Did I mention I had a shop in Gibraltar...
I didn't know it was alcohol free beer honest...
Back in the Wales Dunc, Ollie, Livingstone, Harry and I had a cool evening causing mayhem and jumping off the bridge. It was pretty exciting when Dunc snapped the rope!

Duncan looking psyched to back almost back on the bridge having just snapped the static.

Remember kids ropes aren't strong even if you have a negative mass, you can snap them if you know how...
Livingstone proving to us all that he is better than us!
After three hours sleep Ollie and I got up and drove to Tremadog. I sandbagged Ollie into leading a wet Barbarian. He cruised it and I promptly fell off seconding.

Burrow cruising a wet Barbarian.
We then wandered over to Falcon. I've been wanting to do this for ages and have been putting it off for nearly as long. The bottom was wet and I nearly fagged out. After a fair amount of faffing on the allegedly loose (is it really?) bottom section I was committed to the crux. The climbing is sustained, excellent, absorbing and technical in the first half. The top section is pretty tricky too, it follows a crack that doesn't relent until right at the top. I had to properly try on this route and was chuffed to pieces on the top. It is far and away the best E1 at Tremadog and one of the best E1 pitches in North Wales. Cheers for belaying me for so long Ollie.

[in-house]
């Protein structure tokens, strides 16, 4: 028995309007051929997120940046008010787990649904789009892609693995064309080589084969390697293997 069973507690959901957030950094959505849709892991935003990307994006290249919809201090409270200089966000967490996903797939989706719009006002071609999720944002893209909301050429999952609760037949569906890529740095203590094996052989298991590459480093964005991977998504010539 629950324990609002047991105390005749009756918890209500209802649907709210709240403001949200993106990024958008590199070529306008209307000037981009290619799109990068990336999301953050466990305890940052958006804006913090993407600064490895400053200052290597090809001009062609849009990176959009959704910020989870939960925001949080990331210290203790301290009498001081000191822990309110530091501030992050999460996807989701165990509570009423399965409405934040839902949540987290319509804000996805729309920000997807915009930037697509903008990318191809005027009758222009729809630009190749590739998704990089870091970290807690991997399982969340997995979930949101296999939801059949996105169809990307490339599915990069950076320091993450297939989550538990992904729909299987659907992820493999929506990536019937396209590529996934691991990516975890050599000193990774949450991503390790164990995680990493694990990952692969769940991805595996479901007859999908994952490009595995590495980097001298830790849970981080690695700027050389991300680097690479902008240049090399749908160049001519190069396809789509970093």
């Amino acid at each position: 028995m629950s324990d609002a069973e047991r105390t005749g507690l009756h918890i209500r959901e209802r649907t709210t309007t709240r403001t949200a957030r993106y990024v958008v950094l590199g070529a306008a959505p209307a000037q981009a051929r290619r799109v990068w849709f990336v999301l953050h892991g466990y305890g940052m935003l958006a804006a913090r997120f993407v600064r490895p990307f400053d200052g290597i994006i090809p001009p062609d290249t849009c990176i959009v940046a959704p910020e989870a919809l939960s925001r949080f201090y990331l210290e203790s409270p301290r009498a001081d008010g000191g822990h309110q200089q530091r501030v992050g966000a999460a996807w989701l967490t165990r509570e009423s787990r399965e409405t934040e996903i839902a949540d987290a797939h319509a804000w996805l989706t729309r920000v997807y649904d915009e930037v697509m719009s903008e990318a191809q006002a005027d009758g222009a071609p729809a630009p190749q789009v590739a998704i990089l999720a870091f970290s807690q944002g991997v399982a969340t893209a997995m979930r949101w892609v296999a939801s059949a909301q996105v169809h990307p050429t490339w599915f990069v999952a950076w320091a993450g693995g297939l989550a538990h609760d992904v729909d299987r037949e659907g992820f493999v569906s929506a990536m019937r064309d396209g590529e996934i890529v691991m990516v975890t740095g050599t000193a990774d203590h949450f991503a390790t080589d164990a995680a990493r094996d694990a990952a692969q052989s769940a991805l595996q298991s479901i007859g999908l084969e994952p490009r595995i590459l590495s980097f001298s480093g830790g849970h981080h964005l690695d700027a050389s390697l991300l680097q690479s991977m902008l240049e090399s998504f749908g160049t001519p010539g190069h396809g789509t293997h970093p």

After lectures the next morning Polly and I headed to Craig Y Forwyn for more banned goodness. We abseiled in and climbed Route 66 a great, but slightly over grown, VS. I then had a go at Mojo the classic E1 of the crag. I did the difficult start moves and reached the first break. I got a small cam in, but I wasn't too inspired. I tried to fiddle in more gear, but got progressively more pumped and then lowered off.

PH on an abseiling masterclass...
We then climbed Fido's Redemption, which I had had a complete mare on last year. I don't know what I was on that day because I cruised it this time. As I reached the belay a posh voice traveled up from the caravan site: "CLIMBERS! YOU ARE TRESPASSING!" Thankfully Polly saved the day by apologizing profusely in her best school girl voice and he left us alone.

Polly leading the awesome top pitch of Fido's Redemption.
We then finished that day with some extreme abseiling to retrieve my gear from Mojo... 

By the end of the day Polly had progressed to extreme abseiling jiggery pokery...

Friday, March 2, 2012

Slate, Tremadog and Craig y Forwyn

February has been pretty wet in North Wales. Thankfully towards the end of the month the sun started to come out.

Livingstone and I had a great afternoon on the Slate. I fannyed around Fools Gold before backing off. (This seems to be my boogie routes... I've fallen off it once and backed off it twice!) Livingstone then dispatched it in style and followed without issue, proving that I am indeed a fanny.